- No apportionment. Using this option means that the trustee of the RLT will pay all death taxes from the trust residue; that is, death taxes will be paid from the administrative trust just like any other expense of administration. Death taxes will not be allocated to or paid from any assets that
- are not included in the decedent’s gross estate for federal estate tax purposes,
- are exempt for GST tax purposes,
- qualify for the federal estate tax marital deduction, or
- pass to an organization that qualifies for the federal estate tax charitable deduction or to a split-interest charitable trust (unless the trustee has first used all other assets available to pay the taxes).
Under this option, residuary beneficiaries bear the burden of all death taxes and administrative expenses. Based on the facts above, if the trust agreement directs the trustee to pay death taxes from the trust residue, the grantor’s niece will receive her entire share of $12 million while the grantor’s nephew will not receive the other $12 million, but will receive a remainder portion greatly reduced by death taxes. Assuming $4,920,000 of death taxes, the grantor’s nephew will receive a net of $7,080,000.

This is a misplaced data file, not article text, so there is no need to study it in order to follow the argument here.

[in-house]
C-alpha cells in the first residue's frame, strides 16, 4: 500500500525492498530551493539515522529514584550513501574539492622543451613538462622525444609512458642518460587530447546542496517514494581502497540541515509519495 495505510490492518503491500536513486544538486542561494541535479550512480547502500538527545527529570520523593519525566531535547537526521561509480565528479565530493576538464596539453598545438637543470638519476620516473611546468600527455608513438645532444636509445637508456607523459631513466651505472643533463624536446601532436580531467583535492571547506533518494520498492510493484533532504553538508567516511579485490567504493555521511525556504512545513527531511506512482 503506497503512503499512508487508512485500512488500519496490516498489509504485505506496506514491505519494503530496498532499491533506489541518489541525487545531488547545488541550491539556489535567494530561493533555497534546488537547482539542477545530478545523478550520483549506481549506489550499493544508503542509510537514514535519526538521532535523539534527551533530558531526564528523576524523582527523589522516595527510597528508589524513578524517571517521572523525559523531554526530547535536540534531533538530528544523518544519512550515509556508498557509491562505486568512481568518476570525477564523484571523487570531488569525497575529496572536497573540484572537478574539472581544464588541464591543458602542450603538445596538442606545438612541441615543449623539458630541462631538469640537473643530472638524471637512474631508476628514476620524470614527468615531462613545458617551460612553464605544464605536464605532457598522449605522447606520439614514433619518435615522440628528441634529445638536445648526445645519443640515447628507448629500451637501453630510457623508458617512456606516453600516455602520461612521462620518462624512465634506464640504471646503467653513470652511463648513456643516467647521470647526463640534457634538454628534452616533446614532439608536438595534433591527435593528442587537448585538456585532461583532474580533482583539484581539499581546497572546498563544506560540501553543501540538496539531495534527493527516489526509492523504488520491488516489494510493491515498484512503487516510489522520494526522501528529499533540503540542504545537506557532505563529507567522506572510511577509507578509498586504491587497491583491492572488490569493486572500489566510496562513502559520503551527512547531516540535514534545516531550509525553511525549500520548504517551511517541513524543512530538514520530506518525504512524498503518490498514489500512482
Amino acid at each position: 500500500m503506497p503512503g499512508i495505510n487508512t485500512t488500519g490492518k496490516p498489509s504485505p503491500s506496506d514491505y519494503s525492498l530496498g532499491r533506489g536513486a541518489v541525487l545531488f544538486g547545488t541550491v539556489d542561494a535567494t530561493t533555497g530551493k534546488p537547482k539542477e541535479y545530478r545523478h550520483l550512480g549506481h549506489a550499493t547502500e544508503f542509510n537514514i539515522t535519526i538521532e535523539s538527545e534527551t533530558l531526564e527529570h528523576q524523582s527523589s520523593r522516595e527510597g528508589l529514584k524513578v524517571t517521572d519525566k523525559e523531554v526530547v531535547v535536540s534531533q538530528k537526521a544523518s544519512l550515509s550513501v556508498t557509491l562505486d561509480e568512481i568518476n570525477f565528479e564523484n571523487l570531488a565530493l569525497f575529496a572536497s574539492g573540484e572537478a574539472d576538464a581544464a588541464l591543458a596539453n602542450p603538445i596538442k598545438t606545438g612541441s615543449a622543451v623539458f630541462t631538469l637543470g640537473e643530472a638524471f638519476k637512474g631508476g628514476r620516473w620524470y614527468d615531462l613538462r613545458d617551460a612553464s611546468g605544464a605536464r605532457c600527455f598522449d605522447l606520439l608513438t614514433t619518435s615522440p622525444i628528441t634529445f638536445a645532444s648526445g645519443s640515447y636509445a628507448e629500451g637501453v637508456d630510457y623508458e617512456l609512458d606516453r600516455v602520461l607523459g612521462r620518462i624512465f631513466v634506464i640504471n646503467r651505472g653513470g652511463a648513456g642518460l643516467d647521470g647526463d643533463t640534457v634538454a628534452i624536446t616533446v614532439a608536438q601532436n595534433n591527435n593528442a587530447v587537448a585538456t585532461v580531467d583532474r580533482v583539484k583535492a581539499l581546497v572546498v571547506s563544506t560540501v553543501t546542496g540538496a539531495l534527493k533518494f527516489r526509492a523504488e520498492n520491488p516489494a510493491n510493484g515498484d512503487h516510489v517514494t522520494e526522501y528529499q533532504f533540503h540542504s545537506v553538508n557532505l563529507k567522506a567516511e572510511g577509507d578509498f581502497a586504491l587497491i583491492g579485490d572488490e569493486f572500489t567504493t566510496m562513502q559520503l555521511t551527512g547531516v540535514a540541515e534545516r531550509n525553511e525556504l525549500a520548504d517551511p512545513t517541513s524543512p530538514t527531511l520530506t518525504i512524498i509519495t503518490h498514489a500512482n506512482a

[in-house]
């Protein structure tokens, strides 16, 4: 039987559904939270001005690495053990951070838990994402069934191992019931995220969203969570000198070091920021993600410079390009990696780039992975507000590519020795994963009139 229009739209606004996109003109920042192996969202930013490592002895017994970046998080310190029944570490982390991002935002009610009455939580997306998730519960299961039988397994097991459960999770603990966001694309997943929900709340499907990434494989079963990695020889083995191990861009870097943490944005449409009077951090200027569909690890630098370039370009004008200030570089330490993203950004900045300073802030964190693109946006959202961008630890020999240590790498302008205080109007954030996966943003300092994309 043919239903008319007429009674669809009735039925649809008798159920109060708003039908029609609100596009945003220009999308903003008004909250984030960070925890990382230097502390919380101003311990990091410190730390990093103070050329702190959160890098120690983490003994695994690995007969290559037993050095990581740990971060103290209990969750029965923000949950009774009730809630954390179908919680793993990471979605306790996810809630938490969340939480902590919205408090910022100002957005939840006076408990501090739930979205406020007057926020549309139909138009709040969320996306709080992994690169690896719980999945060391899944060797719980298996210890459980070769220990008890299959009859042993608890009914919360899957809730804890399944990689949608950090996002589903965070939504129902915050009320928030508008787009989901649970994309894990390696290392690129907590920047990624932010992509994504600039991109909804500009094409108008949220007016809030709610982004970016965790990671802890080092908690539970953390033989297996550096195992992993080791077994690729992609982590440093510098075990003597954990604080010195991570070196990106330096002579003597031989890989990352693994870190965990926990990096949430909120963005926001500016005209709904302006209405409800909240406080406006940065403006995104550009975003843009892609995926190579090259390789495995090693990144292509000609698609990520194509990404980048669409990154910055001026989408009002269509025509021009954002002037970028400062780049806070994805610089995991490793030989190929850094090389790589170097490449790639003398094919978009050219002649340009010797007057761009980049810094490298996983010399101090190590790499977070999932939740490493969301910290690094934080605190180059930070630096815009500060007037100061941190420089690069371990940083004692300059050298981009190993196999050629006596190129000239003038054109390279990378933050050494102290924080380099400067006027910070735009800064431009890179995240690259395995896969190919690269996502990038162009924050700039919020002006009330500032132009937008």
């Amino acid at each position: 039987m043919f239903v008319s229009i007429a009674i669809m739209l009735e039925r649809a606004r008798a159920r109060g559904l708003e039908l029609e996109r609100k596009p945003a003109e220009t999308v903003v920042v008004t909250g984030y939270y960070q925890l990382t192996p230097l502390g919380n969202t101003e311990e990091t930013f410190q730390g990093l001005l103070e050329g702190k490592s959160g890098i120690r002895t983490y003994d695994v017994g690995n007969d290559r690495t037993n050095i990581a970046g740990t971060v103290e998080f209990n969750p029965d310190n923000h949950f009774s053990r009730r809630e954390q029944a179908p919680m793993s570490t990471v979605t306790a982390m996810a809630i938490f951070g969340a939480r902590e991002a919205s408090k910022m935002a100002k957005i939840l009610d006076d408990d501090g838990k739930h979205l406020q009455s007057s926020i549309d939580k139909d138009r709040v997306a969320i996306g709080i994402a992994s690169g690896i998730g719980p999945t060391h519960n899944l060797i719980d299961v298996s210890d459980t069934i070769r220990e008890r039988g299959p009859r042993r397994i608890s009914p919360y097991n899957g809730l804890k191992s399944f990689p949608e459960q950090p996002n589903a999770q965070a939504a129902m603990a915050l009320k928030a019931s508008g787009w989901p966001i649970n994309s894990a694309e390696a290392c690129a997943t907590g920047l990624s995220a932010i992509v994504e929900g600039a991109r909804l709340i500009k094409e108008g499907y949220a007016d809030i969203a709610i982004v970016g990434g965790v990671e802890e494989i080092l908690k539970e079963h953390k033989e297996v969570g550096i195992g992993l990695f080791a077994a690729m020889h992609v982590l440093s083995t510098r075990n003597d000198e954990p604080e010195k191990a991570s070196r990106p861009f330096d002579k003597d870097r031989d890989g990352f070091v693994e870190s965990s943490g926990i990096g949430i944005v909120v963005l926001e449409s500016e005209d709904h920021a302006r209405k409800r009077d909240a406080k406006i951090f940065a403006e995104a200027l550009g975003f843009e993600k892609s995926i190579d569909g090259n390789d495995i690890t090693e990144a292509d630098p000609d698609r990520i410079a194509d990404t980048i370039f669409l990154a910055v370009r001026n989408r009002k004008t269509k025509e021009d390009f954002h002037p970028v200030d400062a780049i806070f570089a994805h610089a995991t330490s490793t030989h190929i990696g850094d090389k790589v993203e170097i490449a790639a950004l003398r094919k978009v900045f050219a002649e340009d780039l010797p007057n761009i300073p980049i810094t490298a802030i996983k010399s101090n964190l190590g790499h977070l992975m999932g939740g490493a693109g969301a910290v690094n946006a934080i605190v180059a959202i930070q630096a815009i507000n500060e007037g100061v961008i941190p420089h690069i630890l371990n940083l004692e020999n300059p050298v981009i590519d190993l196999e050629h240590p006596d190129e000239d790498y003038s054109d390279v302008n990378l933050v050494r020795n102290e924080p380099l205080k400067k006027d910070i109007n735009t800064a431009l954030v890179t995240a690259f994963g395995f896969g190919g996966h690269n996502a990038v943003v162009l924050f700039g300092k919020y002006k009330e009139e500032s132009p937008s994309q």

Consider how this option may work in the context of a blended family. If a married grantor’s trust agreement creates a qualified terminable interest property (QTIP) trust for the benefit of his surviving spouse with the nonmarital share passing to the residuary beneficiaries who are the grantor’s children from a prior marriage, this tax apportionment option will preserve the estate tax marital deduction. However, the children may be unreasonably penalized in favor of their stepparent depending on the method used for determining the marital and nonmarital shares (specified percentages, fractional to reduce death taxes to zero, or some other method).